When Nyuol Tong was only five years old, he was beaten in his home by North Sudanese militiamen, who threatened to kill him.
Twelve years later, Tong has found freedom – and purpose – in Santa Barbara, where he runs his nonprofit organization dedicated to bringing education to the Sudanese people. With more life experience under his belt before high school graduation than most people can boast of in a lifetime, 17-year-old Nyuol sees his mission as only just beginning.
“When I came here, I really didn’t think of giving back or trying to help people – I didn’t think coming to America was the idea – I thought I would be going back,” Tong said. But, he says, things have changed.
Since its official groundbreaking last Saturday, Tong’s organization, the Sudan Education for Liberty Foundation (S.E.L.F.), has been gaining attention. The nonprofit group aims to educate youths in Sudan by supporting the construction of schools and the hiring of teachers.
“Everything Sudan is struggling with is education – when you bring education to people, they discover themselves and their potential,” says Tong, “And when they have this potential, they try to find a way to use it.”
A Tumultuous Past
Born in the midst of the second Sudanese Civil War (1983-2005), Tong, the son of a village chief in Southern Sudan, grew up under constant attack from North Sudanese religious extremists.
After Tong’s father miraculously escaped execution for resisting Northern invading forces, a group of militants visited the family’s house and beat the then five-year-old Tong, demanding he tell them where his father was. Shortly after the attack, Tong’s family fled the violence and war that had gripped Southern Sudan.
His family fist traveled to Khartoum, in northern Sudan, where war was not a constant threat. But because he was Southern Sudanese in Northern Sudan, Tong was denied an education.
When he was 12-years-old, Tong and his family took refuge in Cairo, Egypt. There, at a refugee educational center, Tong developed his niche for activism and involvement, founding the school’s first student government and helping in the creation of its constitution. He excelled in academics and became a symbol of leadership at the refugee center.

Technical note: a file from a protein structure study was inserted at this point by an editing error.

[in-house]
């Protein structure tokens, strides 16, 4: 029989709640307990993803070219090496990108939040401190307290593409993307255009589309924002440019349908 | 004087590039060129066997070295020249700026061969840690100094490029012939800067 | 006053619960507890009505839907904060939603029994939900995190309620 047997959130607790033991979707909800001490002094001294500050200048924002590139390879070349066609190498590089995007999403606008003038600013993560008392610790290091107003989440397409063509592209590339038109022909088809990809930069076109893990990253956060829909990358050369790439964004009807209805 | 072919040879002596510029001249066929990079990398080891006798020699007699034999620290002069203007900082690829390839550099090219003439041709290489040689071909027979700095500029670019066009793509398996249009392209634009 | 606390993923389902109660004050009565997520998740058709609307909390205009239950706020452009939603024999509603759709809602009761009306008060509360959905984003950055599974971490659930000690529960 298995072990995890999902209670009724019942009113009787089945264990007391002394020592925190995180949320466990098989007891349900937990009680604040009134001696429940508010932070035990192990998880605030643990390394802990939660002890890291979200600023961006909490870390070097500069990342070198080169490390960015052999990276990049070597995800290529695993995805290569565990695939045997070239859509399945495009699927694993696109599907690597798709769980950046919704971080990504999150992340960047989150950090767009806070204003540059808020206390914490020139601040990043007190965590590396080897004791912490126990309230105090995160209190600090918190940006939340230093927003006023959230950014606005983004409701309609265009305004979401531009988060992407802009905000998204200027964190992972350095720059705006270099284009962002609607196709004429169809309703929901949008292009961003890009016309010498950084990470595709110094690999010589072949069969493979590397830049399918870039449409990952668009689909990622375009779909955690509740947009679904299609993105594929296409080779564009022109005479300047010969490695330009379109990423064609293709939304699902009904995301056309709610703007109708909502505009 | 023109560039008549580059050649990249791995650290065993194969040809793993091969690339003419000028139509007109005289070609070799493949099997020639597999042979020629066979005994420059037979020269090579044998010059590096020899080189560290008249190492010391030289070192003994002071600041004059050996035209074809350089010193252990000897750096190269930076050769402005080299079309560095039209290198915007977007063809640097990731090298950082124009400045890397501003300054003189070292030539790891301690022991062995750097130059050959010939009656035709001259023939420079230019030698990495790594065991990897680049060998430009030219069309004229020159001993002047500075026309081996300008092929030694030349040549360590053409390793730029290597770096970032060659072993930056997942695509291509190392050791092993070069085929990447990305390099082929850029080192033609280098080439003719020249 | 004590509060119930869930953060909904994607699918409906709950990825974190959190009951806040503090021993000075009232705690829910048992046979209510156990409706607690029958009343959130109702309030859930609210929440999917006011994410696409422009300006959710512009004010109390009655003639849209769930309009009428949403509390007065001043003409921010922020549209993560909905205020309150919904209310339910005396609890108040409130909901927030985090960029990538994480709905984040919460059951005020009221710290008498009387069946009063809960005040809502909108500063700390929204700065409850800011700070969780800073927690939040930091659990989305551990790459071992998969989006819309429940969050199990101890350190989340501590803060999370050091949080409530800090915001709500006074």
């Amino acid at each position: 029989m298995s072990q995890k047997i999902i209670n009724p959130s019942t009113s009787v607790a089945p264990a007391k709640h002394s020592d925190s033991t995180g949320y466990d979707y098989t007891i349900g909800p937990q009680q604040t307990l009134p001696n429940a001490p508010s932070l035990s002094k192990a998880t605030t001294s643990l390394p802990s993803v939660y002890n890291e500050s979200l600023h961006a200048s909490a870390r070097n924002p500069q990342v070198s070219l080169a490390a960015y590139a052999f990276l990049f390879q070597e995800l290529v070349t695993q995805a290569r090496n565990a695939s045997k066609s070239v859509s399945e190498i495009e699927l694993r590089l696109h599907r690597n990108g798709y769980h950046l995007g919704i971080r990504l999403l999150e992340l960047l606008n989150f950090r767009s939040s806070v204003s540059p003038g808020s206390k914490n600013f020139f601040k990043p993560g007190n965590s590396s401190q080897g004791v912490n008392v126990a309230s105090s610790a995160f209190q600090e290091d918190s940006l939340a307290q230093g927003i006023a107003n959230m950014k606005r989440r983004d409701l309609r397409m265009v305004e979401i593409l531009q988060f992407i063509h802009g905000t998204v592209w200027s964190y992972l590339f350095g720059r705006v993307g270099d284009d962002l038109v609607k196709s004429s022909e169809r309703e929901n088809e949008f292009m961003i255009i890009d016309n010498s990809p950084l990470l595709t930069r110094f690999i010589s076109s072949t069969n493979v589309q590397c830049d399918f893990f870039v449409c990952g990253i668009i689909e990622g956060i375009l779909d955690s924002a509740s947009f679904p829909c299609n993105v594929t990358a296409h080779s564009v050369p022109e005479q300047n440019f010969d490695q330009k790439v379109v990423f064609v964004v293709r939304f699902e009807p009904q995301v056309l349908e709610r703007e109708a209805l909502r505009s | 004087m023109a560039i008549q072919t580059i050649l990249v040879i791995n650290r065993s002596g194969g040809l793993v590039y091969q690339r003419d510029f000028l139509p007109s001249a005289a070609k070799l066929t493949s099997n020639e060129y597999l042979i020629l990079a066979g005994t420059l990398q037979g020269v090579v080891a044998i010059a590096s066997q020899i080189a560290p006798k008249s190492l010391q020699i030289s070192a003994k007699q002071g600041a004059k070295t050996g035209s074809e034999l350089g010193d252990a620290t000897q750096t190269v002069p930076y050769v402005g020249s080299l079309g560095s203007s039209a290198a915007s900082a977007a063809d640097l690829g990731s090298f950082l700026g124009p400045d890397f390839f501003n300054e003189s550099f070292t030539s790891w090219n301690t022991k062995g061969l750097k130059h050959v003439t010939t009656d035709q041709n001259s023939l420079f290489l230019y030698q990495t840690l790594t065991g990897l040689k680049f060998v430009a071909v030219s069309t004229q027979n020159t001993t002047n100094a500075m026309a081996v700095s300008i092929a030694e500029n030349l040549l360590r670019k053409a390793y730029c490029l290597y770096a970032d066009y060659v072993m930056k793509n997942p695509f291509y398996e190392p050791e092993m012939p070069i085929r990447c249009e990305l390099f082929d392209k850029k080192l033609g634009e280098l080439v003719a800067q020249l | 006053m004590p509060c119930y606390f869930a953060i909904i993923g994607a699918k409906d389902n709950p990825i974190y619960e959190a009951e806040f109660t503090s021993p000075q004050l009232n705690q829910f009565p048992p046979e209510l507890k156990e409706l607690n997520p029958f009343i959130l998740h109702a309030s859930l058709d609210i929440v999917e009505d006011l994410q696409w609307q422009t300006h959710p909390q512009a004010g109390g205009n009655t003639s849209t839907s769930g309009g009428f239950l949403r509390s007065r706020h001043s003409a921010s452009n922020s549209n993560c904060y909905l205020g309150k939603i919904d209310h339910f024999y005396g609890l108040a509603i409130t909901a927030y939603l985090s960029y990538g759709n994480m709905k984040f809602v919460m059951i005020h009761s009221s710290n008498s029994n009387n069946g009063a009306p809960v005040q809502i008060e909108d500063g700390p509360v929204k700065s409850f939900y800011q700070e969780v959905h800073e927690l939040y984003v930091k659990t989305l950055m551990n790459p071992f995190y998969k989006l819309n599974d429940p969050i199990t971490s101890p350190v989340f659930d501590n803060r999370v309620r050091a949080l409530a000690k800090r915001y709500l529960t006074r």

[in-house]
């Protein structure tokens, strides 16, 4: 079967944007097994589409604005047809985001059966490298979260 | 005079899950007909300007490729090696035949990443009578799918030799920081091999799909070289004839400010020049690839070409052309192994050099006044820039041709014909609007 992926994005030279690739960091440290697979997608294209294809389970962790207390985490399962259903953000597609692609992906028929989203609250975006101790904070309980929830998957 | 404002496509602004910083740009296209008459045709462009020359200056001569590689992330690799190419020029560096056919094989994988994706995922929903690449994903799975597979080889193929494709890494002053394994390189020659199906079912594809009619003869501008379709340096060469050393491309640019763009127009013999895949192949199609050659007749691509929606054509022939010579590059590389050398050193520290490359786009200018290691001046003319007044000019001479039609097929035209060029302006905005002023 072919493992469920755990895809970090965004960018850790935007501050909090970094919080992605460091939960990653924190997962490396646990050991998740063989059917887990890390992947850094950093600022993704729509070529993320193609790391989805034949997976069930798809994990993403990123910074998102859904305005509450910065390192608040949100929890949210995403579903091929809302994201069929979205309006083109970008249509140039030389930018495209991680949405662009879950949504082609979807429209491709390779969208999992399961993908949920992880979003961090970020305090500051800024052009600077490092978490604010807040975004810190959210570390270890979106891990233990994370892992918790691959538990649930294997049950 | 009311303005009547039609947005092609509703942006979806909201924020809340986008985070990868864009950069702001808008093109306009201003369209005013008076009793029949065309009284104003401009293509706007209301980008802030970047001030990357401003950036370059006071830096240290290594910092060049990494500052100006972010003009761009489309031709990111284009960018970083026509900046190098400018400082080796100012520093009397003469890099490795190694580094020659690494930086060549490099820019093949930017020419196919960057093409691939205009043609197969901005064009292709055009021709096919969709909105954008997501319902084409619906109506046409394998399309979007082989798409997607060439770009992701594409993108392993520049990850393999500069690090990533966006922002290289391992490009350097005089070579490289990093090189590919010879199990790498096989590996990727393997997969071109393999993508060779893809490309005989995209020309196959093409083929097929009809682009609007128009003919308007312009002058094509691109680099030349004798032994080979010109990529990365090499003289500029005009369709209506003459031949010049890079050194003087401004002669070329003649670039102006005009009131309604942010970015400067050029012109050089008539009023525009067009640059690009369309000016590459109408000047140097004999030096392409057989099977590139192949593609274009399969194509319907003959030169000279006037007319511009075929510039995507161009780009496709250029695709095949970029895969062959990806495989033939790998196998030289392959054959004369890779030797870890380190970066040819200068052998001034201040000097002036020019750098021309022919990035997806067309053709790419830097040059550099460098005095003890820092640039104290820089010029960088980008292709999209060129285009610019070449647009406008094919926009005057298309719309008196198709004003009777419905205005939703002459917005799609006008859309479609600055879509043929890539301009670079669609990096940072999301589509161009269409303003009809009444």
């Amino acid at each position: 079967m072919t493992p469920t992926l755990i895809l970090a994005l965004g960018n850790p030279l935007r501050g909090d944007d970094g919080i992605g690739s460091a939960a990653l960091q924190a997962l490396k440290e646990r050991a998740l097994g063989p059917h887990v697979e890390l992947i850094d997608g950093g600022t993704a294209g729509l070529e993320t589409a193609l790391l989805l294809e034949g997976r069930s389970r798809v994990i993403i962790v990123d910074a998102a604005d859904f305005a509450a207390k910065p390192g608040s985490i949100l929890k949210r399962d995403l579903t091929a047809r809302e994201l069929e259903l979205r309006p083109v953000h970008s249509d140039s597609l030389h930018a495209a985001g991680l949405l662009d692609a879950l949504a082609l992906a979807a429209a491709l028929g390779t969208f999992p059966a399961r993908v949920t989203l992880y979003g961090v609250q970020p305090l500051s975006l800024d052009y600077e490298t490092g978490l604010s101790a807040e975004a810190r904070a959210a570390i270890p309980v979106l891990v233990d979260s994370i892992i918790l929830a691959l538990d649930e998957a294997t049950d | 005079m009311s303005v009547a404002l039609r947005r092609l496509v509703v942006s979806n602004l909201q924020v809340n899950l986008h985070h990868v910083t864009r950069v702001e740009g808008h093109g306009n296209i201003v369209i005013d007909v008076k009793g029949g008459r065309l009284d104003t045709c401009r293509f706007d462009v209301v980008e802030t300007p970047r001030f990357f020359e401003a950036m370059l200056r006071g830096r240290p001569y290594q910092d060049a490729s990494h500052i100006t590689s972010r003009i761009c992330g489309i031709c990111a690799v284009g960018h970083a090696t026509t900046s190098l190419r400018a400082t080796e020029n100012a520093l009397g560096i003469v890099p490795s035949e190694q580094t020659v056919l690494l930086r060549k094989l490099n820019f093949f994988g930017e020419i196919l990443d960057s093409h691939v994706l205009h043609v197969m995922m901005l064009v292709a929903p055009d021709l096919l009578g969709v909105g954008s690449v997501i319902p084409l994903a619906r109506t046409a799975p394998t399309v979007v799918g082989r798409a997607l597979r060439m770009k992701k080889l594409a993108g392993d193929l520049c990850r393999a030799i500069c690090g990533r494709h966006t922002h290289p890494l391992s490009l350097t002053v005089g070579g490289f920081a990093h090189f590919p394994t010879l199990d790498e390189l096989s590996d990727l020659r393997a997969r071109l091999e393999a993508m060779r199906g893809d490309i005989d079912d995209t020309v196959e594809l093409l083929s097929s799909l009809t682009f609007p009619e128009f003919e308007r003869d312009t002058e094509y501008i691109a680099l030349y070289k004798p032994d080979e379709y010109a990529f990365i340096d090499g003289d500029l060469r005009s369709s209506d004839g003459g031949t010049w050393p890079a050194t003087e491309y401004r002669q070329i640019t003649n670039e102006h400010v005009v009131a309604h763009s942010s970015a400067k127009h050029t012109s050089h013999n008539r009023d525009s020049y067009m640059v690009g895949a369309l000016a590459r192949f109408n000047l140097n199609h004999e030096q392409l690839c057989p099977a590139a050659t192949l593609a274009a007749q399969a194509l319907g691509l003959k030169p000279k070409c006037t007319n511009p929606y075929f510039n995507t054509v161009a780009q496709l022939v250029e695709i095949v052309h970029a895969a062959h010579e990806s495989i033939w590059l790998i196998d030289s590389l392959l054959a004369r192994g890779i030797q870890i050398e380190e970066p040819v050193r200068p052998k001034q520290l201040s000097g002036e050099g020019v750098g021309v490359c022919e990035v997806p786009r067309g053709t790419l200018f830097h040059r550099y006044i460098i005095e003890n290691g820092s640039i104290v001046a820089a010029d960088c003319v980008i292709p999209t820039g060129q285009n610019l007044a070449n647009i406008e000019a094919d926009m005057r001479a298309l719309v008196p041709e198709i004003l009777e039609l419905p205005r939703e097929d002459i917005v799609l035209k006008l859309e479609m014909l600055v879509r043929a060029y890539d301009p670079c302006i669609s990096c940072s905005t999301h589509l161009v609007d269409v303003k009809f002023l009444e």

Alethea Paradis, the head of the history department at Laguna Blanca School in Santa Ynez as well as the faculty advisor of the Amnesty International club on campus, first met Tong through a pen-pal program her students adopted with Sudanese refugees living in Cairo. She would eventually be key in bringing him to the United States.
“The remarkable thing about [Tong] is even though he made it here – got out of the war zone and all the way to a private school in the United States – all he can think about is how to give back to his people and how to take his opportunities and give more opportunities to others,” Paradis said.
Education for the Masses
The Sudanese Civil War officially ended in 2005, but Southern Sudan still suffers from extreme poverty, genocide and lack of education. Tong hopes that with S.E.L.F., he can connect with the Sudanese people and bring the fundamental strengths of the American education system to his home country.
“This war is going to kill everyone in Sudan – the war of poverty and literacy. Refugees are returning to Sudan, but there is nothing there. Young boys without school join gangs, and it decimates the population. Sudan is still at war – it’s a war over poverty and education,” says Tong.
Tong hopes that by bringing education to the people of Sudan, he can do his small part in helping to stabilize his home country.
“Seeing American education is inspiring – seeing the culture and how people are open to education, there is acceptance,” says Tong, “Education is a big factor in America’s stability. It’s one of many factors, and I am trying to help make Sudan more stable, like America.”
Though S.E.L.F. is just getting off the ground, Tong is already planning his trip to Sudan next summer to assess the state of the country and look into where and how to go about constructing schools.
“I hope to start building schools as soon as next year, village to village,” he says, “and to record what we need in terms of equipment and the money we will have to raise.”
Although his foundation is aimed at raising the money his Sudanese counterparts are unable to, Tong is determined not to allow his efforts to become a foreign intervention that ignores the desires of Sudan.
“I want to make the Sudanese people part of the process,” he says. “People are depressed there, and when you give them a chance to empower themselves, it gives them strength, and that’s what I plan to do. Talk to them, be a part of them and make them feel proud.”